Life Has Taught This: Always Be Ready For a Challenge

In life and gardening, we must be ready to face a challenge and persevere to overcome and move on.

I will not get into the series of unfortunate events that have been my life thus far, but I have learned to always be ready for a challenge. Challenging times come more regularly for some of us and I am currently under the impression that we are either born lucky, or unlucky.

The unlucky ones face adversity often in whatever form it takes. Non-quitters will face the challenge and do their best to overcome. We persevere until we get it right, or acknowledge that we simply don’t have what it takes to do so.

And move on.

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Gardening is in my blood. Like so many people who simply enjoy digging in the dirt, planting and watching the miracle of plant growth happen, I can’t stay away.  Making a dull yard come to life with plantings is exciting.  It is also a lot of work and costs money.

My current yard is the biggest gardening challenge I have faced. This is one of the only places I have ever lived where I don’t want to go outside and see what is going on in my yard. This makes it hard to plan, and plant, and grow things.

I can picture a nice backyard in my mind. In involves a fence, pool, patio, potted citrus trees and other Florida native species enclosed in my little oasis. In my younger years I would have gladly taken on this challenge. It could have happened a little at a time. I’m not so sure these days.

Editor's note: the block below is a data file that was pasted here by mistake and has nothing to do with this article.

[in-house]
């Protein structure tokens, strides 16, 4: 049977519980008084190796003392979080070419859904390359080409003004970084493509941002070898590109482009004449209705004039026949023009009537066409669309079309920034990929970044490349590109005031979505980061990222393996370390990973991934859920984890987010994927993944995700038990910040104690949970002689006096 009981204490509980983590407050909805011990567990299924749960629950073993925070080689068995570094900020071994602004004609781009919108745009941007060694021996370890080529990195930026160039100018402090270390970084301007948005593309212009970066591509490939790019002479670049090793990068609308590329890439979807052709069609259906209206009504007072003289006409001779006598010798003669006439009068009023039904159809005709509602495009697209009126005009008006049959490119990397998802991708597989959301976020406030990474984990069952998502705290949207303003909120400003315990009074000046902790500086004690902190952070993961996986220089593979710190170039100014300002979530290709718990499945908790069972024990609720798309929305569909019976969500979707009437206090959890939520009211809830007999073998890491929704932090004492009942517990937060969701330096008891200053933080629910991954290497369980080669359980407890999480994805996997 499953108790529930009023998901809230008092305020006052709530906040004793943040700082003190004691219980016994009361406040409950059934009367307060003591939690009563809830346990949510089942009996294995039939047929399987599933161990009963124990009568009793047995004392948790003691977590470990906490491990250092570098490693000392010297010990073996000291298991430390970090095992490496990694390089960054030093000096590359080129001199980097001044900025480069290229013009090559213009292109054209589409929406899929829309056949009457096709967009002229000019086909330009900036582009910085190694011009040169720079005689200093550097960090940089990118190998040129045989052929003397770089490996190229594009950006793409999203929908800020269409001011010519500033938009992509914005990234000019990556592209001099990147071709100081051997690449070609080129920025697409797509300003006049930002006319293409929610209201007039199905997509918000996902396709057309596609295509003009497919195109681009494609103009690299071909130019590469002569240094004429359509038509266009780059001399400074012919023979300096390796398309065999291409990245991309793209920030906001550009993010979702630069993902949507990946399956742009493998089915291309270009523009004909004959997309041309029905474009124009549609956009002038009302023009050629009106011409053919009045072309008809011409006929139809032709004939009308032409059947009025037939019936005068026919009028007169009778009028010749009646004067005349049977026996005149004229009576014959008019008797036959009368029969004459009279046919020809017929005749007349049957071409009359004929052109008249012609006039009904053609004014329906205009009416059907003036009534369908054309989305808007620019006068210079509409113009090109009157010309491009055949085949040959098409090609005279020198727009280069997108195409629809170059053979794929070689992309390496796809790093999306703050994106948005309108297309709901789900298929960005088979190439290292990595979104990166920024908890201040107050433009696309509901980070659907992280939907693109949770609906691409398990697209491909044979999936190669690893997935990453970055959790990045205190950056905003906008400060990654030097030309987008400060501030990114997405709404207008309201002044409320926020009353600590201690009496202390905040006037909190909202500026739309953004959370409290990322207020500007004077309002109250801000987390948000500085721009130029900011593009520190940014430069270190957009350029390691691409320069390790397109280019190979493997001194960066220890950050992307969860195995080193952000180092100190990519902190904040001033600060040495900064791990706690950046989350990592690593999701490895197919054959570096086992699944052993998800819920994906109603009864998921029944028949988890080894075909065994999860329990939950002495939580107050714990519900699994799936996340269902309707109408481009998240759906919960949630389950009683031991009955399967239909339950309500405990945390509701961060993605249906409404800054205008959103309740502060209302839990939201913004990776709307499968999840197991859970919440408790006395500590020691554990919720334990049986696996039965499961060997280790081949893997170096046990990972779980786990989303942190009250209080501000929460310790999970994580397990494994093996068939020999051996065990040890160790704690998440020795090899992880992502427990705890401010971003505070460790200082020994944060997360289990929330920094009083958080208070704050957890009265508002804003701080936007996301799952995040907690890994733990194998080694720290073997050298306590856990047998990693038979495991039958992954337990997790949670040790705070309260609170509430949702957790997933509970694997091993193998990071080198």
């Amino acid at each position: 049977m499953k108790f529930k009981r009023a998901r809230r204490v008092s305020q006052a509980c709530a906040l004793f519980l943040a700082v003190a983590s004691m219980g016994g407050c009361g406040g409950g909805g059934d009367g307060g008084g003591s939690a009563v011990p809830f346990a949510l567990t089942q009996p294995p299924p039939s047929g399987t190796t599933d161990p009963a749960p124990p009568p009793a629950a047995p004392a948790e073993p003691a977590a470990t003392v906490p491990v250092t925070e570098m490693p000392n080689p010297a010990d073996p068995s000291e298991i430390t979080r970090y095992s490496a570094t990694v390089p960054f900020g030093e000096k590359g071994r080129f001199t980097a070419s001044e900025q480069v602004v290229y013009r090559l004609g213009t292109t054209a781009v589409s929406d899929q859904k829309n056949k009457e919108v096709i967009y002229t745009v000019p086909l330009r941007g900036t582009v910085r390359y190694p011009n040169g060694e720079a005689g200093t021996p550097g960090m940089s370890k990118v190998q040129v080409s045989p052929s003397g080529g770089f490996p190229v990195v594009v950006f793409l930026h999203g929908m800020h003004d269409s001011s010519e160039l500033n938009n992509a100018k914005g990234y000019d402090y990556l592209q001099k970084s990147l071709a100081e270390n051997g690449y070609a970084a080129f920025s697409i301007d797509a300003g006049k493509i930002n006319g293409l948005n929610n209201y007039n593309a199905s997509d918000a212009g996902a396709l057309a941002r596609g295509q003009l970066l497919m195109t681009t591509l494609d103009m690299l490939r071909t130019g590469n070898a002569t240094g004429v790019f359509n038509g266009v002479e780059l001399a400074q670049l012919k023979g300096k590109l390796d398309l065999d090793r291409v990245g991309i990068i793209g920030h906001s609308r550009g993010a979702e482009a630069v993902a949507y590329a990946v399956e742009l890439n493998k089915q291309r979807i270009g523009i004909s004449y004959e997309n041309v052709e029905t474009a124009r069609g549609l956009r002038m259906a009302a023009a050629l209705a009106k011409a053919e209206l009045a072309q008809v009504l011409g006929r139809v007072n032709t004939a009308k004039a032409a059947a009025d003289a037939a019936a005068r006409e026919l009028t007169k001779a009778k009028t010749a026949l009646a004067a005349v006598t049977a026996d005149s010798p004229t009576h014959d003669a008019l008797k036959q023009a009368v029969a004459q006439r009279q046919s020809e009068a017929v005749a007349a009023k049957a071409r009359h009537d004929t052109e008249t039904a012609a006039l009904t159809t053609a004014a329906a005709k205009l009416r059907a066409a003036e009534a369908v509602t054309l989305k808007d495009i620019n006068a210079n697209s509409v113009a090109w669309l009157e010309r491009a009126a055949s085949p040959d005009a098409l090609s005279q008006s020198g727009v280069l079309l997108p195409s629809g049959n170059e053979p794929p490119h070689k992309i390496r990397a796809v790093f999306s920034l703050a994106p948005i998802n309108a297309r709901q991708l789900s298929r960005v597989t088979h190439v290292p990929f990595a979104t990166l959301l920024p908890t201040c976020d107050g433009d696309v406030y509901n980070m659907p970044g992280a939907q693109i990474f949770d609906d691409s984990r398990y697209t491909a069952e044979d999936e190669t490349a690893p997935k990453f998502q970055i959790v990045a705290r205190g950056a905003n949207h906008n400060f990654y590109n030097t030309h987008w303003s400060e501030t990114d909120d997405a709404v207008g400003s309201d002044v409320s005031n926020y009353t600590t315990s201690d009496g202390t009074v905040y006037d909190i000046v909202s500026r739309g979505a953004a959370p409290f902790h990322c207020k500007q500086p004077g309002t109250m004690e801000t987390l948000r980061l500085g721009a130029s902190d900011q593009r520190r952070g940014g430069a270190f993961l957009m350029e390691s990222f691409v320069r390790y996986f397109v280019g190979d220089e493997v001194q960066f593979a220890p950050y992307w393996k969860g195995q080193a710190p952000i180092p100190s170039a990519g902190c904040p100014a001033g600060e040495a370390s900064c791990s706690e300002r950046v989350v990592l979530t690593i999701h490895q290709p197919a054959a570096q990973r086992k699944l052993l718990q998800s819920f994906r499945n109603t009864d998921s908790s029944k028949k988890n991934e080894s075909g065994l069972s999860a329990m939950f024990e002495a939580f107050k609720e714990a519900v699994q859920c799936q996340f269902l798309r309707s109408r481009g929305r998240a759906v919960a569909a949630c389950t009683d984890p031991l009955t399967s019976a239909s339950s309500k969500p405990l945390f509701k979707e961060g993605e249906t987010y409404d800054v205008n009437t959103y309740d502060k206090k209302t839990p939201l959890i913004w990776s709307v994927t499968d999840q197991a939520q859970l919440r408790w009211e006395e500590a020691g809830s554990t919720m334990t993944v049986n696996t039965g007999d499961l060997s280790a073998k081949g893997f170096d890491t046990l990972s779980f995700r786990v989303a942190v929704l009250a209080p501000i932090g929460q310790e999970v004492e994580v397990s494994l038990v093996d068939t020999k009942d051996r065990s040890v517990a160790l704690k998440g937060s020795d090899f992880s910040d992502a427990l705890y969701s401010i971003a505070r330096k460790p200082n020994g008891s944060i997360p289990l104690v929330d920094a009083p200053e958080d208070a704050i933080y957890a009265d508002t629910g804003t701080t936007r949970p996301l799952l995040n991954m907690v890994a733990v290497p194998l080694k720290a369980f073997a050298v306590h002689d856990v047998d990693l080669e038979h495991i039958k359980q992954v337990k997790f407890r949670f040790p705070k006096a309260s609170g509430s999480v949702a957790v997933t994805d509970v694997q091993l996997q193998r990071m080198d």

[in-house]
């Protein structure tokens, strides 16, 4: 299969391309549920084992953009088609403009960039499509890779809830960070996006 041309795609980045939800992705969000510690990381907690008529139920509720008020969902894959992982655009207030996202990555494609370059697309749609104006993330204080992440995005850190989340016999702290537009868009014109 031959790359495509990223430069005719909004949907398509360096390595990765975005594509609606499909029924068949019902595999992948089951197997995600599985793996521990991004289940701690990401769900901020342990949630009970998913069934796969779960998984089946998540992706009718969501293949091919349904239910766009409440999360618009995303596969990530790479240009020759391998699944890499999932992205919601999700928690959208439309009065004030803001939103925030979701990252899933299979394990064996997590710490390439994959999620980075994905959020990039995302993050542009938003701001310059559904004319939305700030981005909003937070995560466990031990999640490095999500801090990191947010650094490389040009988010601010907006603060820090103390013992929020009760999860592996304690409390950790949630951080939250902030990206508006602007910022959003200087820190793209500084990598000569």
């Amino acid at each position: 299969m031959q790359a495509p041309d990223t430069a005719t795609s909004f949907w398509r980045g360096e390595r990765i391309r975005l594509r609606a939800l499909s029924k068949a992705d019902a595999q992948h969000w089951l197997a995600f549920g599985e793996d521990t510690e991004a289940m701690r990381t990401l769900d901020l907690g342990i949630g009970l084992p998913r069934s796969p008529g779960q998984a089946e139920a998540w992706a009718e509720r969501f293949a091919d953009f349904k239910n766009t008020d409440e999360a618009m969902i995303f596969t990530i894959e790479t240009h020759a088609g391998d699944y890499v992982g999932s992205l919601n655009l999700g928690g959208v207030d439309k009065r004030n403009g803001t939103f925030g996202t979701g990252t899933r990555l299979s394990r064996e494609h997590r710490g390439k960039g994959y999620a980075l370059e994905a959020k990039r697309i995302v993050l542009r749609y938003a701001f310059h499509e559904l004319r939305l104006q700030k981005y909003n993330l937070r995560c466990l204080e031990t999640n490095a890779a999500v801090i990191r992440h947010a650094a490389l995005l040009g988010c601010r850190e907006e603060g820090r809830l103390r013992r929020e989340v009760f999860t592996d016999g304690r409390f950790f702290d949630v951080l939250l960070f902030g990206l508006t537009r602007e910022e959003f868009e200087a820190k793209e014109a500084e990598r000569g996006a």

peaceful tranquil sea view
Backyard Paradise

Trying to be positive in a bad situation means putting on blinders. Be blind to what I don’t like. Focus on what is good. Eat that elephant one bite at a time. Story of my life. The thing is that life runs out. Time runs out. Will I still be trying to get to where I want to be on my dying day?

No matter. The first bite I take will entail garden soil readiness. In March I can plant tomatoes, zucchini (in a fabric bag because of it’s size), beans, peppers and cucumbers. First I need more soil added to the raised bed, and for the fabric pots.

Being prepared for planting is necessary if I want to attempt to grow vegetables.  I’m not thinking about the vegetable stealing raccoons (except to write it here).  They will be a future challenge.

Once that first bite is swallowed, on to the second. This is a good way to face a challenge. Circumstances can seem too overwhelming to move forward unless changes happen a little at a time. Making progress is what keeps us going.

backyard garden scene
My Backyard Garden – 2014 (NH)